Saturday, December 29, 2012

Until Later...nothing about the Bakken -- a bit of global warming humor ...

... link here to the teachers' net.

And some global warming updates:

Deep snow at Utah resorts is huge change from last year
Alta and Snowbird have received more than 13 feet of snow this season — more than twice the amount many Colorado resorts were reporting Friday. The Rocky Mountains are enjoying a rebound from one of the worst winters ever for snowfall last year.

Update on a Dry Gas Formation in the Williston Basin: the Ordovician Black Island Formation (Winnepeg Group)


December 28, 2012: this information was available at the time of the original post, but I wanted to place it here for easy access to this new 2012 well:
  • 21235, 0, BTA Oil, Sharon #1, North Taylor oil field, a Winnipeg formation well, a dry gas well; 20K mcf the first month; this is not a "dry" well; the IP for oil was zero, but the IP for gas was 5,000 mcf. 
From a geologist's review:
Well #21235 is a recent dry gas discovery well and is inactive while awaiting a gas pipeline at the time of this publication. This will likely be a very productive well.
Original Post
Link here to a NDIC PDF file.

This is an excellent summary of the formation and includes some monster wells in North Dakota targeting this formation. I have also linked this study at the "Geology" tab at the top of the blog.

A big "thank you" to a reader for sending this in.

Note: This is a dry gas formation, found only in North Dakota and Saskatchewan, and producing only from vertical wells to date:
The total cumulative oil production from these 18 wells is little more than 200,000 barrels. The cumulative gas production, however, is over 115 BCF of dry gas (Table 1). Converting the gas to barrels of oil equivalent (BOE), assuming 5,620 cubic feet of dry gas (methane) equals 1 barrel of oil, over 17 million BOE have been produced from wells that have completed and produced from the Black Island Formation, while the water production total is ~450,000 barrels. Overall, the average Black Island well has cumulatively produced 960,463 BOE with only 24,960 barrels of water. Even after 15+ years of production, Black Island completions produce very little water.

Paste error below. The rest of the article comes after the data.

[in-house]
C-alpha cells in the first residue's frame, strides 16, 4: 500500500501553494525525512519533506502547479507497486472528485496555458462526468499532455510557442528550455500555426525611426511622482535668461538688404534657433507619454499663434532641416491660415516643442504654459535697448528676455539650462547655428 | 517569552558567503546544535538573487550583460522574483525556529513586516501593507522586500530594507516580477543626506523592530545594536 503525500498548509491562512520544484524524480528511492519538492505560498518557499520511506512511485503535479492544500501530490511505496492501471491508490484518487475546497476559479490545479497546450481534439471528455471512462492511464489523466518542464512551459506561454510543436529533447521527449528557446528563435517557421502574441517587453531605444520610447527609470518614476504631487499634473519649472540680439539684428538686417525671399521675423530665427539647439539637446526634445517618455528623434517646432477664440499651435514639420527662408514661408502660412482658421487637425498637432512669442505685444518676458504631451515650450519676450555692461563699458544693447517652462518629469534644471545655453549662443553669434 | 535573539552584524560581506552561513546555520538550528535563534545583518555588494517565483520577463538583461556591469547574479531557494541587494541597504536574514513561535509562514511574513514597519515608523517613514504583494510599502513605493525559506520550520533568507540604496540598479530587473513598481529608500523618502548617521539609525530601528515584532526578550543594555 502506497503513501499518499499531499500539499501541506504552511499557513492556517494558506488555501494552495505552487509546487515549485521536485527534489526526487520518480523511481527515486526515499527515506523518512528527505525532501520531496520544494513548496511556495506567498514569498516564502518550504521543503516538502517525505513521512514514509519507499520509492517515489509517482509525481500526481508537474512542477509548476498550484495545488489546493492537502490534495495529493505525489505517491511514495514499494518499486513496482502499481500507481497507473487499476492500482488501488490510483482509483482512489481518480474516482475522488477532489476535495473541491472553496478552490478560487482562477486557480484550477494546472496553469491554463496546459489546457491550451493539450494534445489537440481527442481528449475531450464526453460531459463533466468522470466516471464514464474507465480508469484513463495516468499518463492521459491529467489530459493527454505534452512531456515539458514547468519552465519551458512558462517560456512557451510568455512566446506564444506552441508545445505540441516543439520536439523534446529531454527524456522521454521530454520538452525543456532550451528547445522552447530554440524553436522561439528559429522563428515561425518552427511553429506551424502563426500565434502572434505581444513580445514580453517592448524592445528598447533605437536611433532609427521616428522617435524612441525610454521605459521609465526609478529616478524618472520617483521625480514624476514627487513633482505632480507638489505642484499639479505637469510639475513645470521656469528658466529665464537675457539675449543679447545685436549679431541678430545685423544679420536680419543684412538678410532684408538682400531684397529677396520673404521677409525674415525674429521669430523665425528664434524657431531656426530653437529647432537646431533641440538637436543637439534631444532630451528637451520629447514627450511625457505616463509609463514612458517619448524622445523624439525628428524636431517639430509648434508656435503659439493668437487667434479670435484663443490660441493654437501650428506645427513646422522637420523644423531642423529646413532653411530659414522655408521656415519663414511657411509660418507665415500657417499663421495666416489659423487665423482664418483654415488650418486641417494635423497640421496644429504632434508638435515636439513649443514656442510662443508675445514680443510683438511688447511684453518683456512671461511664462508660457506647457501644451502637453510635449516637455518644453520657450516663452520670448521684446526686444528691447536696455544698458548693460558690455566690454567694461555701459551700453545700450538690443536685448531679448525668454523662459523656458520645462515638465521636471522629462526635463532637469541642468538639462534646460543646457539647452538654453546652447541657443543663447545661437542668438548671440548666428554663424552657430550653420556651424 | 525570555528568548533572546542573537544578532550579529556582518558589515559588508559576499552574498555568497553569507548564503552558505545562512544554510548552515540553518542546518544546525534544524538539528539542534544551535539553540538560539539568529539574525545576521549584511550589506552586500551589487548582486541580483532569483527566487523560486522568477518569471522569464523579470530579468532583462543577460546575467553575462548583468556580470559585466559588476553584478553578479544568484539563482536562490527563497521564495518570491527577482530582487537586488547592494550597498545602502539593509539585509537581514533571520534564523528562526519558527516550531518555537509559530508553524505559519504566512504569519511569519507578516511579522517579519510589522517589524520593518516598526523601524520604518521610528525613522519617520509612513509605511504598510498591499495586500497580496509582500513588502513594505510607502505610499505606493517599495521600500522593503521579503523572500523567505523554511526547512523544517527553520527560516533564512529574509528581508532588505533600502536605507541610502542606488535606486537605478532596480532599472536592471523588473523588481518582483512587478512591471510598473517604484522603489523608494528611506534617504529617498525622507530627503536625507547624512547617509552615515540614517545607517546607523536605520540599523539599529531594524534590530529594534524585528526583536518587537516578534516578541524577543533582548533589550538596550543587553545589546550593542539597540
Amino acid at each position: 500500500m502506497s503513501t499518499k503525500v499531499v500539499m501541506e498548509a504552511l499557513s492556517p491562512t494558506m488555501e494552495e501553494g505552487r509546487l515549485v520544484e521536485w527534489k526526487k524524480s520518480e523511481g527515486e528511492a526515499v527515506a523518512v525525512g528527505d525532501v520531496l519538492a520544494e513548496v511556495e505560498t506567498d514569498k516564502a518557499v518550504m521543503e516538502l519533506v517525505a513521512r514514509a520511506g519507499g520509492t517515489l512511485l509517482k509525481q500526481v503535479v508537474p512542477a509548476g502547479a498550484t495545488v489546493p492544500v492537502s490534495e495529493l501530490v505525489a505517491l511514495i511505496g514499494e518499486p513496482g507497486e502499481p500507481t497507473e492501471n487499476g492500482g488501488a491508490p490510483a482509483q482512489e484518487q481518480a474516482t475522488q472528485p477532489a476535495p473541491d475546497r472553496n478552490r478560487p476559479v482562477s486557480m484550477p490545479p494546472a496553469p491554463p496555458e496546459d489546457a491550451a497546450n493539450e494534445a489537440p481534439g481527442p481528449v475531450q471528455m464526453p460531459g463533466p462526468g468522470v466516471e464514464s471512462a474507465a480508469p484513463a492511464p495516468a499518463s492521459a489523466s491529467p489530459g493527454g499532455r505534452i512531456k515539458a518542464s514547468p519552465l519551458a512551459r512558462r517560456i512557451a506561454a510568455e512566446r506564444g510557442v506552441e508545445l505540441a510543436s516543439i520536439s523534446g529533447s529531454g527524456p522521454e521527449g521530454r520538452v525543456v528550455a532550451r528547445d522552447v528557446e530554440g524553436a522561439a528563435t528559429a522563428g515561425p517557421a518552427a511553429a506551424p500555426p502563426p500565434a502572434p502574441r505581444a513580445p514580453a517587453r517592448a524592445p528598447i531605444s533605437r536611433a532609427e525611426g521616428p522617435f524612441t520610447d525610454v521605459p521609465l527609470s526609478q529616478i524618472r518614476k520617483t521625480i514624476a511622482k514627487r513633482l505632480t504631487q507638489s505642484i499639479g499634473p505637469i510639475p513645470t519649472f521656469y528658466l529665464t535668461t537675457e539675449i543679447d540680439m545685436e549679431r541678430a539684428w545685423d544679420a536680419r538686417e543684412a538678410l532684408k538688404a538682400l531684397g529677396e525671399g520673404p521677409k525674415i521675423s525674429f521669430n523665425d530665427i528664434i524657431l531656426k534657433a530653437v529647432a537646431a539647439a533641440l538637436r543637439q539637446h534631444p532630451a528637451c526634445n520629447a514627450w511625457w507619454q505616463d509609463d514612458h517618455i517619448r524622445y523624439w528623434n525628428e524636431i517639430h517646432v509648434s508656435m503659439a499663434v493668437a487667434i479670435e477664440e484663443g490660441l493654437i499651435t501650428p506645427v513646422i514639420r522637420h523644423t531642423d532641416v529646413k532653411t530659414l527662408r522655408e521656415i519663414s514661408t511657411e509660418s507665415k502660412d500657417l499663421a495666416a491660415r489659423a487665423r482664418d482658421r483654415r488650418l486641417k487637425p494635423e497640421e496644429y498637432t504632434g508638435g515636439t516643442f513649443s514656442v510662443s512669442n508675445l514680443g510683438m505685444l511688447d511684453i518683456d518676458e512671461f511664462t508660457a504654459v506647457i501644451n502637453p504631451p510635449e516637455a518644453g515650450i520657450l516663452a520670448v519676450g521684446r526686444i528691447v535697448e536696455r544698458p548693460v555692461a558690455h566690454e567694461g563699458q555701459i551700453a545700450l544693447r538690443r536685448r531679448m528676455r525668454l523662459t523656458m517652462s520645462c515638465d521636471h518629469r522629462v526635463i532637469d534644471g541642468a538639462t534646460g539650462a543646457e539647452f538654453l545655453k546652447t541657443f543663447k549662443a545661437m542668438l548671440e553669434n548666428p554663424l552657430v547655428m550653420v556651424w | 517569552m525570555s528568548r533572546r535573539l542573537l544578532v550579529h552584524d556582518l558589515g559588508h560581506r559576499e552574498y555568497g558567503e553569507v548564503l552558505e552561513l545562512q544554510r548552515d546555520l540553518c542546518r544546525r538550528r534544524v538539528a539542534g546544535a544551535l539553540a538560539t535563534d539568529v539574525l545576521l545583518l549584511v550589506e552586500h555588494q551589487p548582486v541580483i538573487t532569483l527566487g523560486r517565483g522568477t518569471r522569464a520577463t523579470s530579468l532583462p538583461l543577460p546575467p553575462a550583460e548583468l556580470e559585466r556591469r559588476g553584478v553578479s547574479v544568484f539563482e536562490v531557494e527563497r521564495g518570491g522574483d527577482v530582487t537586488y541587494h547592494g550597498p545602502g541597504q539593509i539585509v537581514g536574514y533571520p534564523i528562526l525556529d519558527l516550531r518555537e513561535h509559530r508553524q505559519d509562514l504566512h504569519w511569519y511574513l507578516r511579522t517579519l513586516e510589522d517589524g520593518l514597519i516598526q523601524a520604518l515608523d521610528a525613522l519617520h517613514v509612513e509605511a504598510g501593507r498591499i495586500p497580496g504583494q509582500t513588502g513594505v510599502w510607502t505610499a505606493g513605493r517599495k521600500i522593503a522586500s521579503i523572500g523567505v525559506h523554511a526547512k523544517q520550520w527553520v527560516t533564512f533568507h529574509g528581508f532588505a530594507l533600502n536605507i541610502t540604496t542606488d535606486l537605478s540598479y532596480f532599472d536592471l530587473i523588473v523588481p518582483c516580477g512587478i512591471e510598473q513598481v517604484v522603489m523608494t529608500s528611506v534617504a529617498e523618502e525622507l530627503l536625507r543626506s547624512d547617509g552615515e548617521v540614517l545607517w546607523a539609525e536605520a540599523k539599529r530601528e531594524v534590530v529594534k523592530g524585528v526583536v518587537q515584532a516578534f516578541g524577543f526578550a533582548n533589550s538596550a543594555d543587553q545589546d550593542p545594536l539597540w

[Note: the "5,620" conversion factor varies based on BTU content of the natural gas; I often use a conversion factor of 6,000.]

At the linked article, one can locate/track individual wells, such as:
  • 1231, 168, Hess, Beaver Lodge-Ordovician Unit 1, Beaver Lodge, Ordovician formation, a dry gas well targeting the Ordovician, t6/63; cum 14,924,835 mcf --> 2.7 million boe! Still active as recent as a year ago; almost 50 years of production;
  • 1231, 258, Hess, Beaver Lodge-Ordovician Unit 1, Beaver Lodge, Devonian formation, oil, t11/57,  cum 224K 10/12 (IA)
Another well, still active:
  • 12432, 1, Hess, Beaver Lodge-Ordovician Unit 9, Beaver Lodge, Ordovician formation, a dry gas well targeting the Ordovician, t9/92; cum 12,116,594 mcf --> 2.16 million boe! Still active in 2012.
Another example:
  • 13405, 10, Hess, Brenna-Lacey 1 32, Antelope, Winnipeg/Deadwood, a dry gas well targeting the Ordovician/Winnipeg; t11/92; cum 19,047,919 mcf --> 3.4 million boe! And again, still active.